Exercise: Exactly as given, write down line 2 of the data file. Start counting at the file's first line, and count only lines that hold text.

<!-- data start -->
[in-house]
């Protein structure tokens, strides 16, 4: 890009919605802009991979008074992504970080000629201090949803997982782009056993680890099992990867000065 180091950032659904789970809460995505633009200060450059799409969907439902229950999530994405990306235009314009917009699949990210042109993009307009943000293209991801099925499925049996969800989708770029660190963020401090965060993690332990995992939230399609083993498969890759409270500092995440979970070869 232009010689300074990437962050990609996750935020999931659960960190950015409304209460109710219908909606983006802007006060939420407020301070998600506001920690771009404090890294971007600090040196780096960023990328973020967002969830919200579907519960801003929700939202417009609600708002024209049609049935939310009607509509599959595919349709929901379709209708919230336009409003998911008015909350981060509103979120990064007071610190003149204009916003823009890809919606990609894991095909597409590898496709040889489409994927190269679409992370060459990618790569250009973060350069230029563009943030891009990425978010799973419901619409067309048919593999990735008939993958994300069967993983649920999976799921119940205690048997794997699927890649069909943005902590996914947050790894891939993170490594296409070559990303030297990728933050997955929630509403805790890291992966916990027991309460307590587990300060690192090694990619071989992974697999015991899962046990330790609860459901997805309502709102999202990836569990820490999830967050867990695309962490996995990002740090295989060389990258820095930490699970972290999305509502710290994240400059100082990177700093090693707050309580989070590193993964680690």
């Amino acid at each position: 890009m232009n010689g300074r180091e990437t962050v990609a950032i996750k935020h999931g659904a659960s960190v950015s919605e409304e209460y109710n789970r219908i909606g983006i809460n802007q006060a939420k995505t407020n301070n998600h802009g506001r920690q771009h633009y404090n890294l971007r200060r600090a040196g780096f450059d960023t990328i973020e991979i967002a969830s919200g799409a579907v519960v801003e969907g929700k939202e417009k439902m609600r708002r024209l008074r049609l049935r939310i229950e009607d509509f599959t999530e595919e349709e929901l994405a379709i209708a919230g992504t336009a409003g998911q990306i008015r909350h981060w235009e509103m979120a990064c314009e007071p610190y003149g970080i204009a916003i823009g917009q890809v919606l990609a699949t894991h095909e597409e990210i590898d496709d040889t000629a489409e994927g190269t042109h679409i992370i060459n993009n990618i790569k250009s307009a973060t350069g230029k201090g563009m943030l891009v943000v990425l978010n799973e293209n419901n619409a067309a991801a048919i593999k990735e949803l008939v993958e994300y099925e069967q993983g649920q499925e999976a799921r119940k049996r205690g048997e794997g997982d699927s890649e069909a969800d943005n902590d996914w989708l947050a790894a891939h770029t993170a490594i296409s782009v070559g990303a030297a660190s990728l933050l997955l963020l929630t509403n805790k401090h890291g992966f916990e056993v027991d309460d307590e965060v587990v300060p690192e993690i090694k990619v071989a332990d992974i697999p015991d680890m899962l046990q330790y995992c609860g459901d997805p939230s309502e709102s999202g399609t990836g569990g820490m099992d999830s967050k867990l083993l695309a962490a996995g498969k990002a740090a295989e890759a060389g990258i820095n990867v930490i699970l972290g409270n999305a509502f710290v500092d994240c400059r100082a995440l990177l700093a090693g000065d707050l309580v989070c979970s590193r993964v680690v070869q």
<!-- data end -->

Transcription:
């Protein structure tokens, strides 16, 4: 890009919605802009991979008074992504970080000629201090949803997982782009056993680890099992990867000065 180091950032659904789970809460995505633009200060450059799409969907439902229950999530994405990306235009314009917009699949990210042109993009307009943000293209991801099925499925049996969800989708770029660190963020401090965060993690332990995992939230399609083993498969890759409270500092995440979970070869 232009010689300074990437962050990609996750935020999931659960960190950015409304209460109710219908909606983006802007006060939420407020301070998600506001920690771009404090890294971007600090040196780096960023990328973020967002969830919200579907519960801003929700939202417009609600708002024209049609049935939310009607509509599959595919349709929901379709209708919230336009409003998911008015909350981060509103979120990064007071610190003149204009916003823009890809919606990609894991095909597409590898496709040889489409994927190269679409992370060459990618790569250009973060350069230029563009943030891009990425978010799973419901619409067309048919593999990735008939993958994300069967993983649920999976799921119940205690048997794997699927890649069909943005902590996914947050790894891939993170490594296409070559990303030297990728933050997955929630509403805790890291992966916990027991309460307590587990300060690192090694990619071989992974697999015991899962046990330790609860459901997805309502709102999202990836569990820490999830967050867990695309962490996995990002740090295989060389990258820095930490699970972290999305509502710290994240400059100082990177700093090693707050309580989070590193993964680690």